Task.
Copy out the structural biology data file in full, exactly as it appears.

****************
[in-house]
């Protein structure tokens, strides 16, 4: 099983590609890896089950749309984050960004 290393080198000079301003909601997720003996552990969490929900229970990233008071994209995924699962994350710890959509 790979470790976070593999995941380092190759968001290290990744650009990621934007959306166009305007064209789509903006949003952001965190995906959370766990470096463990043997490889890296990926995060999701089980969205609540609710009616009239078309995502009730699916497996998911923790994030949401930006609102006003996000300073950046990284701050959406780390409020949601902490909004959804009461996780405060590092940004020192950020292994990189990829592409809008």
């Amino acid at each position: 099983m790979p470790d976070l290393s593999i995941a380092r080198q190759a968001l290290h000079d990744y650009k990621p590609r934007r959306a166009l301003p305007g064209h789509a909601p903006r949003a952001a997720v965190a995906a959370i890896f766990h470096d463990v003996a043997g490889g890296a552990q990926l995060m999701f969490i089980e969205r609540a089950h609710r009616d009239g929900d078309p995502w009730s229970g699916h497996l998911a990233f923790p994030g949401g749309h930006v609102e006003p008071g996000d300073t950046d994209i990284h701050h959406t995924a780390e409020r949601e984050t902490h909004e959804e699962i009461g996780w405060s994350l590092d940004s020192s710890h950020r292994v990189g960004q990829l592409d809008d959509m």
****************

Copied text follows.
[in-house]
């Protein structure tokens, strides 16, 4: 099983590609890896089950749309984050960004 290393080198000079301003909601997720003996552990969490929900229970990233008071994209995924699962994350710890959509 790979470790976070593999995941380092190759968001290290990744650009990621934007959306166009305007064209789509903006949003952001965190995906959370766990470096463990043997490889890296990926995060999701089980969205609540609710009616009239078309995502009730699916497996998911923790994030949401930006609102006003996000300073950046990284701050959406780390409020949601902490909004959804009461996780405060590092940004020192950020292994990189990829592409809008």
């Amino acid at each position: 099983m790979p470790d976070l290393s593999i995941a380092r080198q190759a968001l290290h000079d990744y650009k990621p590609r934007r959306a166009l301003p305007g064209h789509a909601p903006r949003a952001a997720v965190a995906a959370i890896f766990h470096d463990v003996a043997g490889g890296a552990q990926l995060m999701f969490i089980e969205r609540a089950h609710r009616d009239g929900d078309p995502w009730s229970g699916h497996l998911a990233f923790p994030g949401g749309h930006v609102e006003p008071g996000d300073t950046d994209i990284h701050h959406t995924a780390e409020r949601e984050t902490h909004e959804e699962i009461g996780w405060s994350l590092d940004s020192s710890h950020r292994v990189g960004q990829l592409d809008d959509m």